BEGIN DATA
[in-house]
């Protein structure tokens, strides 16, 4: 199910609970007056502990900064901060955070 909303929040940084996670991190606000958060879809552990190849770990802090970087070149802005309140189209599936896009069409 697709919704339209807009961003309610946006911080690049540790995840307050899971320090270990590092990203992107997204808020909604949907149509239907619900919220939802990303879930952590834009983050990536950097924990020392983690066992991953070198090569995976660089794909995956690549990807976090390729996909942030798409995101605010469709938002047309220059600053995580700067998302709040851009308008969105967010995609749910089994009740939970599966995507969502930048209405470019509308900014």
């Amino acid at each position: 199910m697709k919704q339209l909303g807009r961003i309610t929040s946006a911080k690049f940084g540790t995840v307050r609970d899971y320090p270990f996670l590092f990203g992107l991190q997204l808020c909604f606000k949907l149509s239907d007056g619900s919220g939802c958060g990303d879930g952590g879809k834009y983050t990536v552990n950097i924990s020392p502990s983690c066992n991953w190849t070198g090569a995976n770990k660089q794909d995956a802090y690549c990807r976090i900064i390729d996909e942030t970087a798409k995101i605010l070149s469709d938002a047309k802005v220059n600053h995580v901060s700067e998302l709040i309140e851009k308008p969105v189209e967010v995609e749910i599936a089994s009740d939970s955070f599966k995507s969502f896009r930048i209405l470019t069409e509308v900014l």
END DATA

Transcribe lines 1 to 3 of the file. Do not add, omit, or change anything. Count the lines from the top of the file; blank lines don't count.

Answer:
[in-house]
């Protein structure tokens, strides 16, 4: 199910609970007056502990900064901060955070 909303929040940084996670991190606000958060879809552990190849770990802090970087070149802005309140189209599936896009069409 697709919704339209807009961003309610946006911080690049540790995840307050899971320090270990590092990203992107997204808020909604949907149509239907619900919220939802990303879930952590834009983050990536950097924990020392983690066992991953070198090569995976660089794909995956690549990807976090390729996909942030798409995101605010469709938002047309220059600053995580700067998302709040851009308008969105967010995609749910089994009740939970599966995507969502930048209405470019509308900014």
């Amino acid at each position: 199910m697709k919704q339209l909303g807009r961003i309610t929040s946006a911080k690049f940084g540790t995840v307050r609970d899971y320090p270990f996670l590092f990203g992107l991190q997204l808020c909604f606000k949907l149509s239907d007056g619900s919220g939802c958060g990303d879930g952590g879809k834009y983050t990536v552990n950097i924990s020392p502990s983690c066992n991953w190849t070198g090569a995976n770990k660089q794909d995956a802090y690549c990807r976090i900064i390729d996909e942030t970087a798409k995101i605010l070149s469709d938002a047309k802005v220059n600053h995580v901060s700067e998302l709040i309140e851009k308008p969105v189209e967010v995609e749910i599936a089994s009740d939970s955070f599966k995507s969502f896009r930048i209405l470019t069409e509308v900014l």